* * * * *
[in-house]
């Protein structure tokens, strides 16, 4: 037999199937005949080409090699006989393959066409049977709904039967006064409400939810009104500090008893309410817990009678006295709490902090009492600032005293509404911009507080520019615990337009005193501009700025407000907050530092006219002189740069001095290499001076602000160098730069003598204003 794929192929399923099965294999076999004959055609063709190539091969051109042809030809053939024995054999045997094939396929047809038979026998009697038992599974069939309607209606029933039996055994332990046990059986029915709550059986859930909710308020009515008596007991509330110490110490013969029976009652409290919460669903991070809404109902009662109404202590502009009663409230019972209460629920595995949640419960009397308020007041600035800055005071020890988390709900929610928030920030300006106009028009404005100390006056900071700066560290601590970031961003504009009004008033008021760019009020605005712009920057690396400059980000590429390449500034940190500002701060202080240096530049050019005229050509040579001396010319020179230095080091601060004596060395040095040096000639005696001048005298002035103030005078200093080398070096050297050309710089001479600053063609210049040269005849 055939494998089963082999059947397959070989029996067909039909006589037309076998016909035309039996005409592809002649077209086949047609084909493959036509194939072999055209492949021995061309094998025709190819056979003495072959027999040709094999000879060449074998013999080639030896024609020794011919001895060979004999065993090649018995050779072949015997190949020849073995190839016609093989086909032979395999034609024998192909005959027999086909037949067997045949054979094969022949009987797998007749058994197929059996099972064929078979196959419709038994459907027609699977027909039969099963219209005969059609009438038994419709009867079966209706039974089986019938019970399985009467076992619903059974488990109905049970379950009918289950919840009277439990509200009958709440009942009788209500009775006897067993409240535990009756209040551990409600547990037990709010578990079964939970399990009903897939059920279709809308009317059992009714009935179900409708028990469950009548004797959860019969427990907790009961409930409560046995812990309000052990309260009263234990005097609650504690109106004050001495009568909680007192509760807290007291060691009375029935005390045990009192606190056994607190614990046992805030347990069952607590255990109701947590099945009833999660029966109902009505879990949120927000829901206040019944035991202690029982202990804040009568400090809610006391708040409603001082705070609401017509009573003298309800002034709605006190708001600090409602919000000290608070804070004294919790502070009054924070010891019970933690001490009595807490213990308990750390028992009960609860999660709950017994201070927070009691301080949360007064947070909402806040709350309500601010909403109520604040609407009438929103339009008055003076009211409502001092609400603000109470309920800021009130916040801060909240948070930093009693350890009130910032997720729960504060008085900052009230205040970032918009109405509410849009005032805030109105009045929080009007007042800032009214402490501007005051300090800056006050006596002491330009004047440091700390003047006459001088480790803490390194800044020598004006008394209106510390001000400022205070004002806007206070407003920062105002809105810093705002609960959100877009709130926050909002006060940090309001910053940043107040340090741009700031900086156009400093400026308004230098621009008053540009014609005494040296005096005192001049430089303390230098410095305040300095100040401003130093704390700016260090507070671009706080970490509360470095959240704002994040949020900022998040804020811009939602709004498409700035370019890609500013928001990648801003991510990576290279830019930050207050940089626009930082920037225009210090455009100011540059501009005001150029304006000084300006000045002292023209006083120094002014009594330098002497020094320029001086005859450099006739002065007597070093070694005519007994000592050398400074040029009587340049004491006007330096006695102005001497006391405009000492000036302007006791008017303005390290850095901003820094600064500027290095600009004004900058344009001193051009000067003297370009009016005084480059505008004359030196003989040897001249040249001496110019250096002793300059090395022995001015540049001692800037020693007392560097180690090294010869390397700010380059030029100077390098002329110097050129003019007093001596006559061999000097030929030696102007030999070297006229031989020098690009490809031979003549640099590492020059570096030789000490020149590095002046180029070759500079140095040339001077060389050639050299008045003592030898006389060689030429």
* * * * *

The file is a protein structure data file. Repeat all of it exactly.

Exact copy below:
[in-house]
């Protein structure tokens, strides 16, 4: 037999199937005949080409090699006989393959066409049977709904039967006064409400939810009104500090008893309410817990009678006295709490902090009492600032005293509404911009507080520019615990337009005193501009700025407000907050530092006219002189740069001095290499001076602000160098730069003598204003 794929192929399923099965294999076999004959055609063709190539091969051109042809030809053939024995054999045997094939396929047809038979026998009697038992599974069939309607209606029933039996055994332990046990059986029915709550059986859930909710308020009515008596007991509330110490110490013969029976009652409290919460669903991070809404109902009662109404202590502009009663409230019972209460629920595995949640419960009397308020007041600035800055005071020890988390709900929610928030920030300006106009028009404005100390006056900071700066560290601590970031961003504009009004008033008021760019009020605005712009920057690396400059980000590429390449500034940190500002701060202080240096530049050019005229050509040579001396010319020179230095080091601060004596060395040095040096000639005696001048005298002035103030005078200093080398070096050297050309710089001479600053063609210049040269005849 055939494998089963082999059947397959070989029996067909039909006589037309076998016909035309039996005409592809002649077209086949047609084909493959036509194939072999055209492949021995061309094998025709190819056979003495072959027999040709094999000879060449074998013999080639030896024609020794011919001895060979004999065993090649018995050779072949015997190949020849073995190839016609093989086909032979395999034609024998192909005959027999086909037949067997045949054979094969022949009987797998007749058994197929059996099972064929078979196959419709038994459907027609699977027909039969099963219209005969059609009438038994419709009867079966209706039974089986019938019970399985009467076992619903059974488990109905049970379950009918289950919840009277439990509200009958709440009942009788209500009775006897067993409240535990009756209040551990409600547990037990709010578990079964939970399990009903897939059920279709809308009317059992009714009935179900409708028990469950009548004797959860019969427990907790009961409930409560046995812990309000052990309260009263234990005097609650504690109106004050001495009568909680007192509760807290007291060691009375029935005390045990009192606190056994607190614990046992805030347990069952607590255990109701947590099945009833999660029966109902009505879990949120927000829901206040019944035991202690029982202990804040009568400090809610006391708040409603001082705070609401017509009573003298309800002034709605006190708001600090409602919000000290608070804070004294919790502070009054924070010891019970933690001490009595807490213990308990750390028992009960609860999660709950017994201070927070009691301080949360007064947070909402806040709350309500601010909403109520604040609407009438929103339009008055003076009211409502001092609400603000109470309920800021009130916040801060909240948070930093009693350890009130910032997720729960504060008085900052009230205040970032918009109405509410849009005032805030109105009045929080009007007042800032009214402490501007005051300090800056006050006596002491330009004047440091700390003047006459001088480790803490390194800044020598004006008394209106510390001000400022205070004002806007206070407003920062105002809105810093705002609960959100877009709130926050909002006060940090309001910053940043107040340090741009700031900086156009400093400026308004230098621009008053540009014609005494040296005096005192001049430089303390230098410095305040300095100040401003130093704390700016260090507070671009706080970490509360470095959240704002994040949020900022998040804020811009939602709004498409700035370019890609500013928001990648801003991510990576290279830019930050207050940089626009930082920037225009210090455009100011540059501009005001150029304006000084300006000045002292023209006083120094002014009594330098002497020094320029001086005859450099006739002065007597070093070694005519007994000592050398400074040029009587340049004491006007330096006695102005001497006391405009000492000036302007006791008017303005390290850095901003820094600064500027290095600009004004900058344009001193051009000067003297370009009016005084480059505008004359030196003989040897001249040249001496110019250096002793300059090395022995001015540049001692800037020693007392560097180690090294010869390397700010380059030029100077390098002329110097050129003019007093001596006559061999000097030929030696102007030999070297006229031989020098690009490809031979003549640099590492020059570096030789000490020149590095002046180029070759500079140095040339001077060389050639050299008045003592030898006389060689030429």